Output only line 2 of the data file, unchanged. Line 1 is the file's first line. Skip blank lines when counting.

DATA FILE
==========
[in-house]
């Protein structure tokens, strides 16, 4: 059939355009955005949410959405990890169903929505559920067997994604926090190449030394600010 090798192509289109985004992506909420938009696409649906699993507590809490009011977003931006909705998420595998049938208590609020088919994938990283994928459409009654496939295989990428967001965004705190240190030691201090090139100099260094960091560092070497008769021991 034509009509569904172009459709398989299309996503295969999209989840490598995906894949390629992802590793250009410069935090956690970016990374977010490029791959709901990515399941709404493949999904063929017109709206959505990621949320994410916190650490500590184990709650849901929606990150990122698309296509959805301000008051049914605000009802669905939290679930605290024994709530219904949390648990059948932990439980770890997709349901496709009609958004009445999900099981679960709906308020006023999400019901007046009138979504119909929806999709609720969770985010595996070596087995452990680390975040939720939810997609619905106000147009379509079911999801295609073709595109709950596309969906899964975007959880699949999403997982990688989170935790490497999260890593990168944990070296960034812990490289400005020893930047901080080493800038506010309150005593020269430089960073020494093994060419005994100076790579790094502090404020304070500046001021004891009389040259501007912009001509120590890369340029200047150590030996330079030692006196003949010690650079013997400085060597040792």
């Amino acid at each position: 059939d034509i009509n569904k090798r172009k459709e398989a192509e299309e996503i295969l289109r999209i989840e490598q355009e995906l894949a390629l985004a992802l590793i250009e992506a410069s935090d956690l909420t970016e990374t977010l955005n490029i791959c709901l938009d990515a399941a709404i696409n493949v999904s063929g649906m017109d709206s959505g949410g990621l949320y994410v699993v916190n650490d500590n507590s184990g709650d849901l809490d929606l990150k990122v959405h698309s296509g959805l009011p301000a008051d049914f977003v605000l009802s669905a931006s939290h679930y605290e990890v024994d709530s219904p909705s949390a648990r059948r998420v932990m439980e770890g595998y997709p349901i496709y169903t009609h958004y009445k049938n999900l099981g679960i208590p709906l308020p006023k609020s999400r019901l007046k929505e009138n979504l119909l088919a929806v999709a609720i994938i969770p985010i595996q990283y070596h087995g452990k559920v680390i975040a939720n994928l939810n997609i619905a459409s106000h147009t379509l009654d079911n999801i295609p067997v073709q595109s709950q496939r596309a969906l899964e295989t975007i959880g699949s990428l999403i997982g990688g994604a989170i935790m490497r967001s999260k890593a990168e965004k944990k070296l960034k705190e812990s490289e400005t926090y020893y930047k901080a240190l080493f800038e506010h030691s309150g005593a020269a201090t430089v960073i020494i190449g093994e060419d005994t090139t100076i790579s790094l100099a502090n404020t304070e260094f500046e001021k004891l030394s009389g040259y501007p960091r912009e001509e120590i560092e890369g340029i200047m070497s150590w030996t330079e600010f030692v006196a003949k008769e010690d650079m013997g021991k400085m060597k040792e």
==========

């Protein structure tokens, strides 16, 4: 059939355009955005949410959405990890169903929505559920067997994604926090190449030394600010 090798192509289109985004992506909420938009696409649906699993507590809490009011977003931006909705998420595998049938208590609020088919994938990283994928459409009654496939295989990428967001965004705190240190030691201090090139100099260094960091560092070497008769021991 034509009509569904172009459709398989299309996503295969999209989840490598995906894949390629992802590793250009410069935090956690970016990374977010490029791959709901990515399941709404493949999904063929017109709206959505990621949320994410916190650490500590184990709650849901929606990150990122698309296509959805301000008051049914605000009802669905939290679930605290024994709530219904949390648990059948932990439980770890997709349901496709009609958004009445999900099981679960709906308020006023999400019901007046009138979504119909929806999709609720969770985010595996070596087995452990680390975040939720939810997609619905106000147009379509079911999801295609073709595109709950596309969906899964975007959880699949999403997982990688989170935790490497999260890593990168944990070296960034812990490289400005020893930047901080080493800038506010309150005593020269430089960073020494093994060419005994100076790579790094502090404020304070500046001021004891009389040259501007912009001509120590890369340029200047150590030996330079030692006196003949010690650079013997400085060597040792």